Genetic experts - any info on B21 gene?

Discussion in 'General breed discussions & FAQ' started by ChicKat, Nov 14, 2011.

  1. ChicKat

    ChicKat Overrun With Chickens Premium Member

    Does someone here with expertise in chicken genetics have information that they could share on the B21 gene?

    Here is some info -- I think from Merk Vet manual about Mareks and B21

    ..."Genetics can help by increasing the frequency of the B21 gene that confers increased resistance to Marek's disease challenge. "

    I heard that some breeds are more susceptible to Mereks....but are there breeds that are LESS? How would one find information about B21 gene? Also the statement that some chicken owners are trying to "breed in resistance to Mereks..." any thoughts? Any success stories?

    Thank you if you have insight to share...
     
    Last edited: Nov 14, 2011
  2. Henk69

    Henk69 Chillin' With My Peeps

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    Don't know about the US but inoculating (is that the word?) against Marek in Europe's fancy poultry is a disaster.
    The effect is that the strains of chickens remain vulnerable for Marek if not inoculated, while the virus persists in the flock!

    For classic Marek's the breeding for resistance shows promise.
    But new more virulent cases have arisen. I don't favor the culling of diseased flocks, but in these cases I tend to vote yes.
     
  3. ChicKat

    ChicKat Overrun With Chickens Premium Member

    Thank you for the insight Henk69.

    Surfing the net, I had found that both Europe and the US are experiencing more virulent strains of Mareks.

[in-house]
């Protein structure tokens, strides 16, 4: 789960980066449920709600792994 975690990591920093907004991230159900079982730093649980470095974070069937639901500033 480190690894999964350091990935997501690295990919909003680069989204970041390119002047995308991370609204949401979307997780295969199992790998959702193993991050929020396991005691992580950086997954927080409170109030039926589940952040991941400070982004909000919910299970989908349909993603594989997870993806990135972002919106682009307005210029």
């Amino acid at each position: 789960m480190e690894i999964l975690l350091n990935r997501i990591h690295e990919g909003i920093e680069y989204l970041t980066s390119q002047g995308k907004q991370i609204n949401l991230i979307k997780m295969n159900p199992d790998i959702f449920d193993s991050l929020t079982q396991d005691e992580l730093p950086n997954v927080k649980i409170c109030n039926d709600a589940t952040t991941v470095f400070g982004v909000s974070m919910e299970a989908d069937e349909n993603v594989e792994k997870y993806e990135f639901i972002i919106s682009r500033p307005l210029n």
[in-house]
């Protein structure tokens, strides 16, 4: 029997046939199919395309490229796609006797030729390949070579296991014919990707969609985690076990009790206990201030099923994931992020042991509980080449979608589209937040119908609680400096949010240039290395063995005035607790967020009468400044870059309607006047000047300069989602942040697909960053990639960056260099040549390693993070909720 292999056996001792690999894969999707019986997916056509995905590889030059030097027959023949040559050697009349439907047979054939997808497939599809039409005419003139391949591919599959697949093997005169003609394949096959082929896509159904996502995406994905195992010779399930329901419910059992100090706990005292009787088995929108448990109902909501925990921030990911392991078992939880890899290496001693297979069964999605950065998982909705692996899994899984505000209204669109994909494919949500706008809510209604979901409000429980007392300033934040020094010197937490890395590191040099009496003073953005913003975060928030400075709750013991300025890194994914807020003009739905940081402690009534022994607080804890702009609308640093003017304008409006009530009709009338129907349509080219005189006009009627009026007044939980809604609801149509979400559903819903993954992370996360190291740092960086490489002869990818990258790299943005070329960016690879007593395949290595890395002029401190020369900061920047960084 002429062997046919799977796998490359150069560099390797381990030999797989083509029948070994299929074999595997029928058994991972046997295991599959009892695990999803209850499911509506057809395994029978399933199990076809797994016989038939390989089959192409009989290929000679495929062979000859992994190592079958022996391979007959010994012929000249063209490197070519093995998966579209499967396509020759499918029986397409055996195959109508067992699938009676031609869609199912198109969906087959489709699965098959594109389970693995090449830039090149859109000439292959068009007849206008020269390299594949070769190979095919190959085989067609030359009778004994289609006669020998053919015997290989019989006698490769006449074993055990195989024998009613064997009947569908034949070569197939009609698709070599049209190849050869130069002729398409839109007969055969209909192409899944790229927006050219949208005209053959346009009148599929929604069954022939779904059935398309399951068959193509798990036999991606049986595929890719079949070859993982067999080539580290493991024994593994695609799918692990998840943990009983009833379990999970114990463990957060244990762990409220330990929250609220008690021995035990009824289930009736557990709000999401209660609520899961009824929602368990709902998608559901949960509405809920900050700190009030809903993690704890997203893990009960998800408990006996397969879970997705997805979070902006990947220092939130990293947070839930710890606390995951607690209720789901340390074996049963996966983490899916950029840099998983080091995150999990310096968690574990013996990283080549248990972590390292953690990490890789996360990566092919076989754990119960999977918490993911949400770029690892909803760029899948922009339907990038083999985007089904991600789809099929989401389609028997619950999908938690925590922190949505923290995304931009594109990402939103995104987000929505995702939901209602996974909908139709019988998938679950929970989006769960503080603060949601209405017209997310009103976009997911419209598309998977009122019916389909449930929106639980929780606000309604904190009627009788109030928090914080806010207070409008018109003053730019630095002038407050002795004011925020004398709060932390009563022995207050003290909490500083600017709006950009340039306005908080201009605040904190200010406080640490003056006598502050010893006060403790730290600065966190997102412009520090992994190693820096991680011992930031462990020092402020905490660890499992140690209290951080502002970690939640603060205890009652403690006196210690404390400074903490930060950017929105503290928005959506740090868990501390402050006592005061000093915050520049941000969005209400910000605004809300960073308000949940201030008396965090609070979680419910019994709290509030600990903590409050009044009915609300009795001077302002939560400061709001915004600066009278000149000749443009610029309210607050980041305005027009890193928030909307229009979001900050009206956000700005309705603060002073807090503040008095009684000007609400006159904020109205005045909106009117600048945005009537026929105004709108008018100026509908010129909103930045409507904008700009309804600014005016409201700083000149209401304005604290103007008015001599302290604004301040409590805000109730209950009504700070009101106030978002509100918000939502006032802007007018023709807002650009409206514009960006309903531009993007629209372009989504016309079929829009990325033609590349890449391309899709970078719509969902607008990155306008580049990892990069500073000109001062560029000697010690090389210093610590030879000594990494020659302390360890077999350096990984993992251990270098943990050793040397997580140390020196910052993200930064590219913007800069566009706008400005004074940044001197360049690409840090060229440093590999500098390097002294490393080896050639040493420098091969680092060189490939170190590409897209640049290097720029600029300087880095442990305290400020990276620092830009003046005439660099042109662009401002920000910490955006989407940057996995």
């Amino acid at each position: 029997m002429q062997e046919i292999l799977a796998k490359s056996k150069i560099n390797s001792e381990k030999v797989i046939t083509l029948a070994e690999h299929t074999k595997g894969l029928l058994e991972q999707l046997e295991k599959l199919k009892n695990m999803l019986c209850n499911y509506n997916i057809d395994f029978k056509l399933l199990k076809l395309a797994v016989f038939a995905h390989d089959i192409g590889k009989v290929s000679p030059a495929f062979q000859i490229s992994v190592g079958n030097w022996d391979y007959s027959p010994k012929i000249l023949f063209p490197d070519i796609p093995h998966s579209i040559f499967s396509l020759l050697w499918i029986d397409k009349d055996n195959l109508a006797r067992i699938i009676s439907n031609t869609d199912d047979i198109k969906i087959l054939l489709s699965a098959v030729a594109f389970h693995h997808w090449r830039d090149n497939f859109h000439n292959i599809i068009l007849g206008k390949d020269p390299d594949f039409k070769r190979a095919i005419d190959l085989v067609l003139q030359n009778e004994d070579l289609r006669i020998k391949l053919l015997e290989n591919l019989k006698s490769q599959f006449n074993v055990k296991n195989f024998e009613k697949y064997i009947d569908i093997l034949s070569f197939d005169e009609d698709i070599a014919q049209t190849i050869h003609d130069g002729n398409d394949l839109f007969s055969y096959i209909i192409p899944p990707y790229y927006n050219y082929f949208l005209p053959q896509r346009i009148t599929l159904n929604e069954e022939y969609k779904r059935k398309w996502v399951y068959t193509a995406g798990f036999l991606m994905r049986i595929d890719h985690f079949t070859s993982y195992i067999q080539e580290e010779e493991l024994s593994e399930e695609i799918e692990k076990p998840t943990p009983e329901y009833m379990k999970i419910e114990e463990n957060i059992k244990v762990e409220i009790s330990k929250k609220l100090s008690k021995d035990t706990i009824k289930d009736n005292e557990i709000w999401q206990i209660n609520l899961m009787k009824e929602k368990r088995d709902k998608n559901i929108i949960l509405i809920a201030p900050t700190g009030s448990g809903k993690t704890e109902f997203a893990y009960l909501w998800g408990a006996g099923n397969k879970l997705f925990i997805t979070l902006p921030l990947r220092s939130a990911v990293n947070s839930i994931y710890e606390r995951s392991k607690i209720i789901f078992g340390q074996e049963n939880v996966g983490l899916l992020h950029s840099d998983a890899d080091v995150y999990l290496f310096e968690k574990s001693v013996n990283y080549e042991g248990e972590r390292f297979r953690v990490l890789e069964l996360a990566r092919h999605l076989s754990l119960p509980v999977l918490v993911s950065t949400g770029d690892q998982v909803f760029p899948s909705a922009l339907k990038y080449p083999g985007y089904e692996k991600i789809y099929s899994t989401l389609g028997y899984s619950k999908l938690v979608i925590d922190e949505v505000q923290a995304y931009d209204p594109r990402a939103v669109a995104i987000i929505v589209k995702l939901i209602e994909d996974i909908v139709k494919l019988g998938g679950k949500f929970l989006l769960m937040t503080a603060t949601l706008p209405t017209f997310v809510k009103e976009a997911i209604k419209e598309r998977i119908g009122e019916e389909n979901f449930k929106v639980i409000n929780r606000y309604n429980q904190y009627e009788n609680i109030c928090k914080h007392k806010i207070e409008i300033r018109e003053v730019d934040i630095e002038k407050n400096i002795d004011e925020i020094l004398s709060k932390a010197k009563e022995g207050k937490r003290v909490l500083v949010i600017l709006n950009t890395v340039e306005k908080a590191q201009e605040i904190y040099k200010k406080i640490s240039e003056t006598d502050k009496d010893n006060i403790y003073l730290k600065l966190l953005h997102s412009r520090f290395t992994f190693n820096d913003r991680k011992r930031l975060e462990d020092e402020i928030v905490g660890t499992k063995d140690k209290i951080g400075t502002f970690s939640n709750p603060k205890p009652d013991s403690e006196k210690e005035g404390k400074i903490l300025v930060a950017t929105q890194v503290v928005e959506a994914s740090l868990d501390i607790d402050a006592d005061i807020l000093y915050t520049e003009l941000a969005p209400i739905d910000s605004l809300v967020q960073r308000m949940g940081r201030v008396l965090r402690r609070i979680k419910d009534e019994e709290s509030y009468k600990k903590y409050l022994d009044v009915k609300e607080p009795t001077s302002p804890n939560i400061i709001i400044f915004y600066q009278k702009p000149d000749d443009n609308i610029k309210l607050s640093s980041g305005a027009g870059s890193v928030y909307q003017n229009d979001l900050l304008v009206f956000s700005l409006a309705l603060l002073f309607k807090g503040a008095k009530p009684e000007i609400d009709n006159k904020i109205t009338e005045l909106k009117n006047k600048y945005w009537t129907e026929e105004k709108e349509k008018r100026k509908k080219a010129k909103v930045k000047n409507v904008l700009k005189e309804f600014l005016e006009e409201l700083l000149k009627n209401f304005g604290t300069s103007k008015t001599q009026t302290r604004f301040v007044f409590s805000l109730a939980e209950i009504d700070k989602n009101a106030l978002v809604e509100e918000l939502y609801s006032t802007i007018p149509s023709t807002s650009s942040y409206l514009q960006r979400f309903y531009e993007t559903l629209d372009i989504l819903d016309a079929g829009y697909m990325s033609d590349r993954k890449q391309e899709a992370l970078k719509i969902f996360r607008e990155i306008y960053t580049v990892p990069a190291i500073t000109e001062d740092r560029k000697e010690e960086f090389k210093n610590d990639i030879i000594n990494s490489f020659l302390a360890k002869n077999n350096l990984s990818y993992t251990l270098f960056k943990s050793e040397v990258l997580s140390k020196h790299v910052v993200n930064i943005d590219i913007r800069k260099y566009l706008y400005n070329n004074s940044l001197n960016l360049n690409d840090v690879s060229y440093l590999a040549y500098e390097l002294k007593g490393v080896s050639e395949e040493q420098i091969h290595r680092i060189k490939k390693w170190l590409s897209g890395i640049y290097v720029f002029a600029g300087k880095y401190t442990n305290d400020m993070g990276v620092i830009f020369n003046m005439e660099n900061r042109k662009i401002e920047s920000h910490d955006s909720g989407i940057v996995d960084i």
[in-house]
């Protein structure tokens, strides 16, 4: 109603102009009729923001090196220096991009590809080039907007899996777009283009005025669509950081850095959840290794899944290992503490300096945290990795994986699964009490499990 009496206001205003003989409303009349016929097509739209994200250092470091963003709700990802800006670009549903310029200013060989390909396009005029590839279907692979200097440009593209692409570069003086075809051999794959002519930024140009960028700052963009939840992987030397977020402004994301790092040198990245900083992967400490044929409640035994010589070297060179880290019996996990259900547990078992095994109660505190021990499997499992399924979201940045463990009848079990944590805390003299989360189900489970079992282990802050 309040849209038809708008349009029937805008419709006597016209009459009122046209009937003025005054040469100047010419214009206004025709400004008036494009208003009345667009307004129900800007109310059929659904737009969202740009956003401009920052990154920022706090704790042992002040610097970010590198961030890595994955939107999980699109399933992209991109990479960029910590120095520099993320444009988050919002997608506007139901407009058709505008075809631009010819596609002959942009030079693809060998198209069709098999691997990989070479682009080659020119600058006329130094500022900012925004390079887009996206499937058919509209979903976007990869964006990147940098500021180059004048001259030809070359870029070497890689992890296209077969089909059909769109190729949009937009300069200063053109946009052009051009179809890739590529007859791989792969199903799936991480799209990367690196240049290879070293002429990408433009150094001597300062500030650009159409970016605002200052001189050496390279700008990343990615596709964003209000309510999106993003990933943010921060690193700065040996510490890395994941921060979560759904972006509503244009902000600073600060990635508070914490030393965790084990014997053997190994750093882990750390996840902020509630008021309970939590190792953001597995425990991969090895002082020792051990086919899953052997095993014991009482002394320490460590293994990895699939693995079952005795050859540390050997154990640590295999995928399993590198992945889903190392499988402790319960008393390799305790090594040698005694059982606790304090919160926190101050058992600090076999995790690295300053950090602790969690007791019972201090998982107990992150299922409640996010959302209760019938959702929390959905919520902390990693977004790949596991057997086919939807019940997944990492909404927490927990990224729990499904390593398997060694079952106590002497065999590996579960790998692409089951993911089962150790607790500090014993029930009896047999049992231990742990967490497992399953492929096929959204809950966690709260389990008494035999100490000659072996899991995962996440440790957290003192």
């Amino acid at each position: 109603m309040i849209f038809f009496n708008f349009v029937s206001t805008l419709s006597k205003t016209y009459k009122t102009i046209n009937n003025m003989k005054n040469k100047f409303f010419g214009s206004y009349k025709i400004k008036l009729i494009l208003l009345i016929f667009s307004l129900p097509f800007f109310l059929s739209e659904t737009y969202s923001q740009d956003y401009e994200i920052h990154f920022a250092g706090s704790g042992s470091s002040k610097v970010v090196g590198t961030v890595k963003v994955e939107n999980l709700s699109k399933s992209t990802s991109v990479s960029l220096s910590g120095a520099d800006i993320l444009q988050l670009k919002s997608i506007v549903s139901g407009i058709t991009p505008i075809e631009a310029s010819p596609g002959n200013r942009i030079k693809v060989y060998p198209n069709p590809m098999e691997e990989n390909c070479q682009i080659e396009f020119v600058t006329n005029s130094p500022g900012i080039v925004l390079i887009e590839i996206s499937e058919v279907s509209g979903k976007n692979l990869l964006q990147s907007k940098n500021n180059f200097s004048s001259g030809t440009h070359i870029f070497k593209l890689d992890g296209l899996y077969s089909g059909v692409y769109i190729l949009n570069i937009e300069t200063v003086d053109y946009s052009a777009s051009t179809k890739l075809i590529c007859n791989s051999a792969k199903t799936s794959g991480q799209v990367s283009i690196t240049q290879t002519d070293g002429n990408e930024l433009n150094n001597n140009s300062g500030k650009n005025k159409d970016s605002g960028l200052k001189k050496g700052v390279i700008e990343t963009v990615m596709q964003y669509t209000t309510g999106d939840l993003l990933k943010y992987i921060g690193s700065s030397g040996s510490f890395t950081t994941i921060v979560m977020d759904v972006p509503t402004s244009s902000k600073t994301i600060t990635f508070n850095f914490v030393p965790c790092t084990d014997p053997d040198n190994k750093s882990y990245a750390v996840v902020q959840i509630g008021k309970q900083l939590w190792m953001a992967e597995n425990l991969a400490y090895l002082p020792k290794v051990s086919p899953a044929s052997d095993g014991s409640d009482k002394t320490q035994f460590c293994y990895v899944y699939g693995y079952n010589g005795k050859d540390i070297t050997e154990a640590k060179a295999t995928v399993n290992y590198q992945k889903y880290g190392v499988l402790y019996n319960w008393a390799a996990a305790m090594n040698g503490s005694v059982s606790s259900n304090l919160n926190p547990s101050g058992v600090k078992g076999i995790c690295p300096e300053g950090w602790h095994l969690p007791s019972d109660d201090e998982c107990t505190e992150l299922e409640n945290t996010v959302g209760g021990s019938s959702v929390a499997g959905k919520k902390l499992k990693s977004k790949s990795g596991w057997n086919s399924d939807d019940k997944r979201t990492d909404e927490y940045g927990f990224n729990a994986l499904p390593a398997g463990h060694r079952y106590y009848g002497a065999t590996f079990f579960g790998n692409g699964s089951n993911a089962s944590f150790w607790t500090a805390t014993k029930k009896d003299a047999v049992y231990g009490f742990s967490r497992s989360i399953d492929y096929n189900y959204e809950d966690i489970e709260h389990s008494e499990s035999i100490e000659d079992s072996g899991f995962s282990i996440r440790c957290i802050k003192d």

Also surfing I foiund some info on the B21 gene in relation to disease resistance. The experimentors used a flock of White Leghorns and a flock of Rhode Island Reds, and it seems that there was more resistance to certain 'tumors' in the Leghorn flock. It was more technically genetic than my understanding, but it does lead to some interesting ideas.

    BTW - I love the Netherlands. Lucky me, one year I was in Delft on Easter and in Kirkenhof (spelling) in the spring. It doesn't get much better than that.

    YOUR chicken calculator link is awesome!
     
    Last edited: Nov 15, 2011
  4. Henk69

    Henk69 Chillin' With My Peeps

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    keukenhof.... [​IMG]
     
  5. flgardengirl

    flgardengirl Chillin' With My Peeps

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    I don't know about the actually genes but resistance seems to be present in some of the 'wild' or long standing feral chicken flocks. I adopted key west chickens (the first ones were straight from wild key west flocks) and am in my 3rd generation and none have ever had any illness even when the other pure breeds at my place have gotten ill. They and thier offspring never caught fowl pox either when every other bird has gotten it. They also seem resistant to mites. I had to treat some of my other pure breeds for mites and so I caught up the key wests and none had any.

    Resistance has probably been bred out of most pure breeds rather than bred into them lol. Just a guess.
     
  6. Year of the Rooster

    Year of the Rooster Sebright Savvy

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  7. cgmccary

    cgmccary Chillin' With My Peeps